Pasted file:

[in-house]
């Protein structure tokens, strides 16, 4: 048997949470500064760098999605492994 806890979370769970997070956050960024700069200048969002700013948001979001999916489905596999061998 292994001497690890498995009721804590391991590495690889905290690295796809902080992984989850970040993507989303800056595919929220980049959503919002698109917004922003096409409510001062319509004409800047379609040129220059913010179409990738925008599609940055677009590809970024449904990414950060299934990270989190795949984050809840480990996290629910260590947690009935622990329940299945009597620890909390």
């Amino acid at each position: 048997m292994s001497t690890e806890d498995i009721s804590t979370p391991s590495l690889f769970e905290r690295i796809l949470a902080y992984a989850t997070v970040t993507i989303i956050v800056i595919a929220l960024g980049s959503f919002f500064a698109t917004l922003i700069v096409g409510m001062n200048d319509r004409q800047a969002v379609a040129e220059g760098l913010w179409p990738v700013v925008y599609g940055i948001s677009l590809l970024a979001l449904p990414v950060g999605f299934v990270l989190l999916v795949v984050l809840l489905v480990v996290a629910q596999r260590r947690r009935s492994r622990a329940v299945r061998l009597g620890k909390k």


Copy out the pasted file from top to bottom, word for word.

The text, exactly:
[in-house]
């Protein structure tokens, strides 16, 4: 048997949470500064760098999605492994 806890979370769970997070956050960024700069200048969002700013948001979001999916489905596999061998 292994001497690890498995009721804590391991590495690889905290690295796809902080992984989850970040993507989303800056595919929220980049959503919002698109917004922003096409409510001062319509004409800047379609040129220059913010179409990738925008599609940055677009590809970024449904990414950060299934990270989190795949984050809840480990996290629910260590947690009935622990329940299945009597620890909390």
């Amino acid at each position: 048997m292994s001497t690890e806890d498995i009721s804590t979370p391991s590495l690889f769970e905290r690295i796809l949470a902080y992984a989850t997070v970040t993507i989303i956050v800056i595919a929220l960024g980049s959503f919002f500064a698109t917004l922003i700069v096409g409510m001062n200048d319509r004409q800047a969002v379609a040129e220059g760098l913010w179409p990738v700013v925008y599609g940055i948001s677009l590809l970024a979001l449904p990414v950060g999605f299934v990270l989190l999916v795949v984050l809840l489905v480990v996290a629910q596999r260590r947690r009935s492994r622990a329940v299945r061998l009597g620890k909390k």